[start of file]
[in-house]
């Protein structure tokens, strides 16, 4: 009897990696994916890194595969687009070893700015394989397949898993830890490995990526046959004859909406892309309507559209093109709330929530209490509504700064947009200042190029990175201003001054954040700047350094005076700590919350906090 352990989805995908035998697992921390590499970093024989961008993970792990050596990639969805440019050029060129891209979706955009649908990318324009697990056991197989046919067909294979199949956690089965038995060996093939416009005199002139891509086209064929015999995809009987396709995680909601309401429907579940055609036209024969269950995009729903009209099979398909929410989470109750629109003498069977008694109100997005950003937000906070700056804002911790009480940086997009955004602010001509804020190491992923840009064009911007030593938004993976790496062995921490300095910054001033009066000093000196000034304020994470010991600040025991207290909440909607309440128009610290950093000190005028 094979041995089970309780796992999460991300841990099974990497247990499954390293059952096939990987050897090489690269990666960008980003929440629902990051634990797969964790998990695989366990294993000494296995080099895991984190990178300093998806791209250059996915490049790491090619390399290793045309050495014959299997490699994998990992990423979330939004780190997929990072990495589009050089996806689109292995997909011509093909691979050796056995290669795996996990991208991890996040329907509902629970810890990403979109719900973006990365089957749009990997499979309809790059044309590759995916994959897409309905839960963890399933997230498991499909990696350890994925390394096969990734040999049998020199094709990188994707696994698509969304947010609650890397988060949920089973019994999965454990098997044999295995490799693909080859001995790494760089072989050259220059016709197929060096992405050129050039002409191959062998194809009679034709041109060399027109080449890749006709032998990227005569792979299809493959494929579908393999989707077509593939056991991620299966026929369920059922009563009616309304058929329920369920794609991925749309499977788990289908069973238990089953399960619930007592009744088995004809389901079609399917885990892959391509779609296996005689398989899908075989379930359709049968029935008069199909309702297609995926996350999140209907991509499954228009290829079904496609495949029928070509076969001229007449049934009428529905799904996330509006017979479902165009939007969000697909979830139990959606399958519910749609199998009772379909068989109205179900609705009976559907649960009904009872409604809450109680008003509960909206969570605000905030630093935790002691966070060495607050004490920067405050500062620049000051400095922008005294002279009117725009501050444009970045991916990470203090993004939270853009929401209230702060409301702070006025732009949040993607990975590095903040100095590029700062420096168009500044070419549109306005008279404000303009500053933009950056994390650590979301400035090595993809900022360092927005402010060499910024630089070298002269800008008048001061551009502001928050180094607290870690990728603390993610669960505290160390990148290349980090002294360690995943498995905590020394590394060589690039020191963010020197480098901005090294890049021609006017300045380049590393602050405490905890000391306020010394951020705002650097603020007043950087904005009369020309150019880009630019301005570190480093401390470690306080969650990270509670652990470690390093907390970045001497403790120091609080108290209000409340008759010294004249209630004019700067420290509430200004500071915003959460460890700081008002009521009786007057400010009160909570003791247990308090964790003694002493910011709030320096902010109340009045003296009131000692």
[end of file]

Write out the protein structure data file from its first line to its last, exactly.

[in-house]
């Protein structure tokens, strides 16, 4: 009897990696994916890194595969687009070893700015394989397949898993830890490995990526046959004859909406892309309507559209093109709330929530209490509504700064947009200042190029990175201003001054954040700047350094005076700590919350906090 352990989805995908035998697992921390590499970093024989961008993970792990050596990639969805440019050029060129891209979706955009649908990318324009697990056991197989046919067909294979199949956690089965038995060996093939416009005199002139891509086209064929015999995809009987396709995680909601309401429907579940055609036209024969269950995009729903009209099979398909929410989470109750629109003498069977008694109100997005950003937000906070700056804002911790009480940086997009955004602010001509804020190491992923840009064009911007030593938004993976790496062995921490300095910054001033009066000093000196000034304020994470010991600040025991207290909440909607309440128009610290950093000190005028 094979041995089970309780796992999460991300841990099974990497247990499954390293059952096939990987050897090489690269990666960008980003929440629902990051634990797969964790998990695989366990294993000494296995080099895991984190990178300093998806791209250059996915490049790491090619390399290793045309050495014959299997490699994998990992990423979330939004780190997929990072990495589009050089996806689109292995997909011509093909691979050796056995290669795996996990991208991890996040329907509902629970810890990403979109719900973006990365089957749009990997499979309809790059044309590759995916994959897409309905839960963890399933997230498991499909990696350890994925390394096969990734040999049998020199094709990188994707696994698509969304947010609650890397988060949920089973019994999965454990098997044999295995490799693909080859001995790494760089072989050259220059016709197929060096992405050129050039002409191959062998194809009679034709041109060399027109080449890749006709032998990227005569792979299809493959494929579908393999989707077509593939056991991620299966026929369920059922009563009616309304058929329920369920794609991925749309499977788990289908069973238990089953399960619930007592009744088995004809389901079609399917885990892959391509779609296996005689398989899908075989379930359709049968029935008069199909309702297609995926996350999140209907991509499954228009290829079904496609495949029928070509076969001229007449049934009428529905799904996330509006017979479902165009939007969000697909979830139990959606399958519910749609199998009772379909068989109205179900609705009976559907649960009904009872409604809450109680008003509960909206969570605000905030630093935790002691966070060495607050004490920067405050500062620049000051400095922008005294002279009117725009501050444009970045991916990470203090993004939270853009929401209230702060409301702070006025732009949040993607990975590095903040100095590029700062420096168009500044070419549109306005008279404000303009500053933009950056994390650590979301400035090595993809900022360092927005402010060499910024630089070298002269800008008048001061551009502001928050180094607290870690990728603390993610669960505290160390990148290349980090002294360690995943498995905590020394590394060589690039020191963010020197480098901005090294890049021609006017300045380049590393602050405490905890000391306020010394951020705002650097603020007043950087904005009369020309150019880009630019301005570190480093401390470690306080969650990270509670652990470690390093907390970045001497403790120091609080108290209000409340008759010294004249209630004019700067420290509430200004500071915003959460460890700081008002009521009786007057400010009160909570003791247990308090964790003694002493910011709030320096902010109340009045003296009131000692």